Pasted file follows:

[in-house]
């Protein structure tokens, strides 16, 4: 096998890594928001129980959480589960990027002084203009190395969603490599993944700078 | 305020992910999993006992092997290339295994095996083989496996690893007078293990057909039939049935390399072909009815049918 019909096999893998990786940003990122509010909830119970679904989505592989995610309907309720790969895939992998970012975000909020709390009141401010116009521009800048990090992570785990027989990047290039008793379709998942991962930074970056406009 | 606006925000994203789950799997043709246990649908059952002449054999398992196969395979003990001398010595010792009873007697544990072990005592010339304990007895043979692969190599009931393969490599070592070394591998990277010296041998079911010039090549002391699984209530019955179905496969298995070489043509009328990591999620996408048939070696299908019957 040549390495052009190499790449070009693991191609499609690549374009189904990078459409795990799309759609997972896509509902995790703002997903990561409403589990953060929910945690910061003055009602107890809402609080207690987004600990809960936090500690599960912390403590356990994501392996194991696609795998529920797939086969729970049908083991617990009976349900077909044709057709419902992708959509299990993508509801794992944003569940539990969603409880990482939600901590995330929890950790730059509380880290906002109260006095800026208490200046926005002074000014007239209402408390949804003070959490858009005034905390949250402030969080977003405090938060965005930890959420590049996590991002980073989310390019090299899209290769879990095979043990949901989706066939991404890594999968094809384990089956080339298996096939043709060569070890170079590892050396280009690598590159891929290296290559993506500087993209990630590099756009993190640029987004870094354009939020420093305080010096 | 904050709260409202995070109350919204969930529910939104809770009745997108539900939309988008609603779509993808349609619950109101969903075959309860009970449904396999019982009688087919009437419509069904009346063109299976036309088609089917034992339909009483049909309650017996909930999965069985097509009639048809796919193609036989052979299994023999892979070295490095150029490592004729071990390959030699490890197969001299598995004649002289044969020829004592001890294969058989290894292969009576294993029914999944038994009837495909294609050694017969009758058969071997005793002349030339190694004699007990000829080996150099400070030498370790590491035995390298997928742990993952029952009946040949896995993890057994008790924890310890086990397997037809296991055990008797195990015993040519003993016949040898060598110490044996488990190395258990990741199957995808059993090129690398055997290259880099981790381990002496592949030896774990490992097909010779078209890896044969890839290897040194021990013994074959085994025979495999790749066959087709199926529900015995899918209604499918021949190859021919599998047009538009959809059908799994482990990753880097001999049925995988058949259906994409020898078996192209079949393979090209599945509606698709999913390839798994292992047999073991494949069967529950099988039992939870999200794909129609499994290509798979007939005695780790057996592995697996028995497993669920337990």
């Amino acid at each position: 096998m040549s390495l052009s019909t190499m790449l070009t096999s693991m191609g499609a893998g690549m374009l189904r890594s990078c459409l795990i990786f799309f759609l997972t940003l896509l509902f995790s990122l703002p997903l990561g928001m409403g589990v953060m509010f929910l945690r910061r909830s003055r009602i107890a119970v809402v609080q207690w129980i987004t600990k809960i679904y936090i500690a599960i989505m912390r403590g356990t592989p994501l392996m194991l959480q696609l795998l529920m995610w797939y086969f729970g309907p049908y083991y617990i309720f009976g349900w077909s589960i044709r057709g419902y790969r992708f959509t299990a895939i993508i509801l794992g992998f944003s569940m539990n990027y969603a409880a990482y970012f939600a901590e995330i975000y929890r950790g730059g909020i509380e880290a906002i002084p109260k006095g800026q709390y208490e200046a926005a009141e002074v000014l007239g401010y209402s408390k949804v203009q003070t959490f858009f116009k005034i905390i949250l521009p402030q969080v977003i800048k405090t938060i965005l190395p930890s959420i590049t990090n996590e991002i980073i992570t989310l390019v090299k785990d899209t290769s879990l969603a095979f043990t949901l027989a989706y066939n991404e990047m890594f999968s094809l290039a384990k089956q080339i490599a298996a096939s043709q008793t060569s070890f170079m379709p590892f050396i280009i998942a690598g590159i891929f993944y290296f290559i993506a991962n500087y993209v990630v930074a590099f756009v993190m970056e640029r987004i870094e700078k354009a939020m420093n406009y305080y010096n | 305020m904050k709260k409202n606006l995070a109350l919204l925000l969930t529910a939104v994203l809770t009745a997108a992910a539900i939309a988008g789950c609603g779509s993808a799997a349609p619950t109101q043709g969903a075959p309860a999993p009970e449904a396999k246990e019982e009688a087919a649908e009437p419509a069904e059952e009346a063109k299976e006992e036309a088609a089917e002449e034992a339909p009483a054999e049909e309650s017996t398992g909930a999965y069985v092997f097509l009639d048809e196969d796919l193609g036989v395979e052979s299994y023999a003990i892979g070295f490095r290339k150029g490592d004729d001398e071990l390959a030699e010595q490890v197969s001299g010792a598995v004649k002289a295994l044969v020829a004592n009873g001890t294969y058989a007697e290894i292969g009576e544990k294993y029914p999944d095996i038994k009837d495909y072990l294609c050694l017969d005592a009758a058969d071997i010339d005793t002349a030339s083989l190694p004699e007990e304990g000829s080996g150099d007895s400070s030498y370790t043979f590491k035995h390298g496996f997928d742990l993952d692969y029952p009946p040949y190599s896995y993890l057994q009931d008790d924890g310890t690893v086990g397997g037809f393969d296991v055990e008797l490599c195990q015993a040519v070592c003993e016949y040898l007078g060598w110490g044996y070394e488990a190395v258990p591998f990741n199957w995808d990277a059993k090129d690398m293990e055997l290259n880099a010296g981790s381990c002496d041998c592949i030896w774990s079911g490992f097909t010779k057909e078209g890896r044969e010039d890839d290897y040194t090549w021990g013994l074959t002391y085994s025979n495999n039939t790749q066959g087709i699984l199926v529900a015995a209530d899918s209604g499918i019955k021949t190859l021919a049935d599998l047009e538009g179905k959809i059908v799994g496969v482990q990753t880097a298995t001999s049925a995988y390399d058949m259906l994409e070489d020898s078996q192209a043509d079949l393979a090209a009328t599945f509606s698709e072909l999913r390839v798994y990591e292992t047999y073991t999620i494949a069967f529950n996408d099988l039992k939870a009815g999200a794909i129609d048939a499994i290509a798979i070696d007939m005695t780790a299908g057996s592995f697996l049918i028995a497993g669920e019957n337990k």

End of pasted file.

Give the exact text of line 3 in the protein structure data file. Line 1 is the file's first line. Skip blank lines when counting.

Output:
């Amino acid at each position: 096998m040549s390495l052009s019909t190499m790449l070009t096999s693991m191609g499609a893998g690549m374009l189904r890594s990078c459409l795990i990786f799309f759609l997972t940003l896509l509902f995790s990122l703002p997903l990561g928001m409403g589990v953060m509010f929910l945690r910061r909830s003055r009602i107890a119970v809402v609080q207690w129980i987004t600990k809960i679904y936090i500690a599960i989505m912390r403590g356990t592989p994501l392996m194991l959480q696609l795998l529920m995610w797939y086969f729970g309907p049908y083991y617990i309720f009976g349900w077909s589960i044709r057709g419902y790969r992708f959509t299990a895939i993508i509801l794992g992998f944003s569940m539990n990027y969603a409880a990482y970012f939600a901590e995330i975000y929890r950790g730059g909020i509380e880290a906002i002084p109260k006095g800026q709390y208490e200046a926005a009141e002074v000014l007239g401010y209402s408390k949804v203009q003070t959490f858009f116009k005034i905390i949250l521009p402030q969080v977003i800048k405090t938060i965005l190395p930890s959420i590049t990090n996590e991002i980073i992570t989310l390019v090299k785990d899209t290769s879990l969603a095979f043990t949901l027989a989706y066939n991404e990047m890594f999968s094809l290039a384990k089956q080339i490599a298996a096939s043709q008793t060569s070890f170079m379709p590892f050396i280009i998942a690598g590159i891929f993944y290296f290559i993506a991962n500087y993209v990630v930074a590099f756009v993190m970056e640029r987004i870094e700078k354009a939020m420093n406009y305080y010096n | 305020m904050k709260k409202n606006l995070a109350l919204l925000l969930t529910a939104v994203l809770t009745a997108a992910a539900i939309a988008g789950c609603g779509s993808a799997a349609p619950t109101q043709g969903a075959p309860a999993p009970e449904a396999k246990e019982e009688a087919a649908e009437p419509a069904e059952e009346a063109k299976e006992e036309a088609a089917e002449e034992a339909p009483a054999e049909e309650s017996t398992g909930a999965y069985v092997f097509l009639d048809e196969d796919l193609g036989v395979e052979s299994y023999a003990i892979g070295f490095r290339k150029g490592d004729d001398e071990l390959a030699e010595q490890v197969s001299g010792a598995v004649k002289a295994l044969v020829a004592n009873g001890t294969y058989a007697e290894i292969g009576e544990k294993y029914p999944d095996i038994k009837d495909y072990l294609c050694l017969d005592a009758a058969d071997i010339d005793t002349a030339s083989l190694p004699e007990e304990g000829s080996g150099d007895s400070s030498y370790t043979f590491k035995h390298g496996f997928d742990l993952d692969y029952p009946p040949y190599s896995y993890l057994q009931d008790d924890g310890t690893v086990g397997g037809f393969d296991v055990e008797l490599c195990q015993a040519v070592c003993e016949y040898l007078g060598w110490g044996y070394e488990a190395v258990p591998f990741n199957w995808d990277a059993k090129d690398m293990e055997l290259n880099a010296g981790s381990c002496d041998c592949i030896w774990s079911g490992f097909t010779k057909e078209g890896r044969e010039d890839d290897y040194t090549w021990g013994l074959t002391y085994s025979n495999n039939t790749q066959g087709i699984l199926v529900a015995a209530d899918s209604g499918i019955k021949t190859l021919a049935d599998l047009e538009g179905k959809i059908v799994g496969v482990q990753t880097a298995t001999s049925a995988y390399d058949m259906l994409e070489d020898s078996q192209a043509d079949l393979a090209a009328t599945f509606s698709e072909l999913r390839v798994y990591e292992t047999y073991t999620i494949a069967f529950n996408d099988l039992k939870a009815g999200a794909i129609d048939a499994i290509a798979i070696d007939m005695t780790a299908g057996s592995f697996l049918i028995a497993g669920e019957n337990k």